To expect Connor Shaw to develop into a pure passer similar to Drew Brees is pretty unlikely, but it offers a degree of encouragement that, with the right coaching and continued drive, Connor Shaw can have a level of success in the NFL.
Ryan Fitzpatrick, Houston Texans
Fitzpatrick measures at 6'2, 223 pounds while running a 4.8 40-yard dash but the Harvard grad's greatest success in the NFL might not be measured from any success he's had on the field but instead the perfect he score he posted on the NFL Wonderlic Test.
Fitzpatrick, essentially a career backup, has managed to earn contract after contract and continued to prolong his NFL career because of his intelligence and dedication to the game. He has never been expected to climb the ranks of the NFL's elite, but he's always been a highly dependable quarterback that NFL teams have been able to turn to should their No. 1 guy go down.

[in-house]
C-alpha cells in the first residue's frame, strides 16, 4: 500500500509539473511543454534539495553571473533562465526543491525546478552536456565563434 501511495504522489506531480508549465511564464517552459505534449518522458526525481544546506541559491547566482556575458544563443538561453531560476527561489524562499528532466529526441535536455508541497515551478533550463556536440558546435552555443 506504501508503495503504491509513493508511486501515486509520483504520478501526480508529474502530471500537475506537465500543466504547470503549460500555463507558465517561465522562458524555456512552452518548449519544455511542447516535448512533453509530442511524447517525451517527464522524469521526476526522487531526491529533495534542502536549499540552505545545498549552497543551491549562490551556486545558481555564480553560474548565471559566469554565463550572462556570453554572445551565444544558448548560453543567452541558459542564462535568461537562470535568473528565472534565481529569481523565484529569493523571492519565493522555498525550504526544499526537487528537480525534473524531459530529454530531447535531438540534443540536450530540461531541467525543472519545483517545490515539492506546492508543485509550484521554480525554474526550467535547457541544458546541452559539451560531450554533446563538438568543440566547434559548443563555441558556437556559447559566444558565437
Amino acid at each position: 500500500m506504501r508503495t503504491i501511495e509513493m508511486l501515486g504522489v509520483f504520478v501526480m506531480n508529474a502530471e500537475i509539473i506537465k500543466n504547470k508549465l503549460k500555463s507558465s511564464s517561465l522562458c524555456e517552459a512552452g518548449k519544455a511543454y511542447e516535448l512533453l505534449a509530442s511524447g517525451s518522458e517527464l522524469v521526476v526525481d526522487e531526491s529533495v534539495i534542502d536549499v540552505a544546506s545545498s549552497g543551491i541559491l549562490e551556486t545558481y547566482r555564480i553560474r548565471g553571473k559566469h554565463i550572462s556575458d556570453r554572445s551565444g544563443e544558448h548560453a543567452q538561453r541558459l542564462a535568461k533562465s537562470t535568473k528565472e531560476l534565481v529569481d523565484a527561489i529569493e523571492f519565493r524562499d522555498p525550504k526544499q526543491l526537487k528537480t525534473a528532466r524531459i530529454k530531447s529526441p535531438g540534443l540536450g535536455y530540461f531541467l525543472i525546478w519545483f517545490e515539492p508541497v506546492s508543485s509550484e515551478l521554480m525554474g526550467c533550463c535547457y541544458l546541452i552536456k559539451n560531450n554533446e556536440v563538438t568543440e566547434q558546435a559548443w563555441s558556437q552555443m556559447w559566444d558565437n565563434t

Should Connor Shaw pan out as a backup quarterback, Ryan Fitzpatrick is a solid example of how a backup quarterback can still manage to have success at the next level. Since being drafted in the seventh round of the 2005 NFL Draft, Fitzpatrick has played for five different teams. Whether Shaw becomes a journeyman like Fitzpatrick or finds a home early on, we can expect to see his name on an NFL roster for the foreseeable future.
For more on what NFL Scouts are saying about Connor Shaw and what his NFL future has in store, take a glance at what Gamecock Man has to say. Be sure to check in with us next Thursday night at 8:00 as we'll be live-tweeting the NFL Draft and keeping you posted on where all your favorite Gamecocks will be calling home next football season.